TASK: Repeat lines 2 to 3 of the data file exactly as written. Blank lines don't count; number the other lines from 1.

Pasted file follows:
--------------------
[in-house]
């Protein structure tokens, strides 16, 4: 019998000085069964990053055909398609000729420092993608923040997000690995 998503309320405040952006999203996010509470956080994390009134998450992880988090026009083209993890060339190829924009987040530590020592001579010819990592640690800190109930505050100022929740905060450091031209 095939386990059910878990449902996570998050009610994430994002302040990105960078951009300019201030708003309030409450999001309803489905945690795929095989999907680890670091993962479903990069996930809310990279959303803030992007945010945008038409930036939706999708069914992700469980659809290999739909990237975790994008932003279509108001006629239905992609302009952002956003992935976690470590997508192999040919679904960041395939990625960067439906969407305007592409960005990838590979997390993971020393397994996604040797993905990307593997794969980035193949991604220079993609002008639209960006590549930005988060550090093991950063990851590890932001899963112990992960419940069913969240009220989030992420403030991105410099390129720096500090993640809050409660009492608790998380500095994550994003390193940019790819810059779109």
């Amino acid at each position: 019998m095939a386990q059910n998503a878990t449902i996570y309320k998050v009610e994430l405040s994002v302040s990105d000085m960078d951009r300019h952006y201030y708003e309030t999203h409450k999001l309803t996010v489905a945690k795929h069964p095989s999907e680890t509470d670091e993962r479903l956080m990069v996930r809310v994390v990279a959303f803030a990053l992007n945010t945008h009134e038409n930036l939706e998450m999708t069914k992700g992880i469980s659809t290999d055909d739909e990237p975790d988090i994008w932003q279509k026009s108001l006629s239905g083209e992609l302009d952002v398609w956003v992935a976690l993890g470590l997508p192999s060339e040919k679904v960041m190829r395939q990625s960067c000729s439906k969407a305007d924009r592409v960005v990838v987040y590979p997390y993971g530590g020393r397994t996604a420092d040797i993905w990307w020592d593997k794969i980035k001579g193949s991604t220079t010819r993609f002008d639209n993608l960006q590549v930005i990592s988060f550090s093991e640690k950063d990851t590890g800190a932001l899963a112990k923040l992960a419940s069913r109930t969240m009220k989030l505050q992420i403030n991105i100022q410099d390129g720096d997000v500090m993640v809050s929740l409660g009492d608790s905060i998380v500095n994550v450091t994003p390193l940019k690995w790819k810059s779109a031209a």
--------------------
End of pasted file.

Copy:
């Protein structure tokens, strides 16, 4: 019998000085069964990053055909398609000729420092993608923040997000690995 998503309320405040952006999203996010509470956080994390009134998450992880988090026009083209993890060339190829924009987040530590020592001579010819990592640690800190109930505050100022929740905060450091031209 095939386990059910878990449902996570998050009610994430994002302040990105960078951009300019201030708003309030409450999001309803489905945690795929095989999907680890670091993962479903990069996930809310990279959303803030992007945010945008038409930036939706999708069914992700469980659809290999739909990237975790994008932003279509108001006629239905992609302009952002956003992935976690470590997508192999040919679904960041395939990625960067439906969407305007592409960005990838590979997390993971020393397994996604040797993905990307593997794969980035193949991604220079993609002008639209960006590549930005988060550090093991950063990851590890932001899963112990992960419940069913969240009220989030992420403030991105410099390129720096500090993640809050409660009492608790998380500095994550994003390193940019790819810059779109």
């Amino acid at each position: 019998m095939a386990q059910n998503a878990t449902i996570y309320k998050v009610e994430l405040s994002v302040s990105d000085m960078d951009r300019h952006y201030y708003e309030t999203h409450k999001l309803t996010v489905a945690k795929h069964p095989s999907e680890t509470d670091e993962r479903l956080m990069v996930r809310v994390v990279a959303f803030a990053l992007n945010t945008h009134e038409n930036l939706e998450m999708t069914k992700g992880i469980s659809t290999d055909d739909e990237p975790d988090i994008w932003q279509k026009s108001l006629s239905g083209e992609l302009d952002v398609w956003v992935a976690l993890g470590l997508p192999s060339e040919k679904v960041m190829r395939q990625s960067c000729s439906k969407a305007d924009r592409v960005v990838v987040y590979p997390y993971g530590g020393r397994t996604a420092d040797i993905w990307w020592d593997k794969i980035k001579g193949s991604t220079t010819r993609f002008d639209n993608l960006q590549v930005i990592s988060f550090s093991e640690k950063d990851t590890g800190a932001l899963a112990k923040l992960a419940s069913r109930t969240m009220k989030l505050q992420i403030n991105i100022q410099d390129g720096d997000v500090m993640v809050s929740l409660g009492d608790s905060i998380v500095n994550v450091t994003p390193l940019k690995w790819k810059s779109a031209a």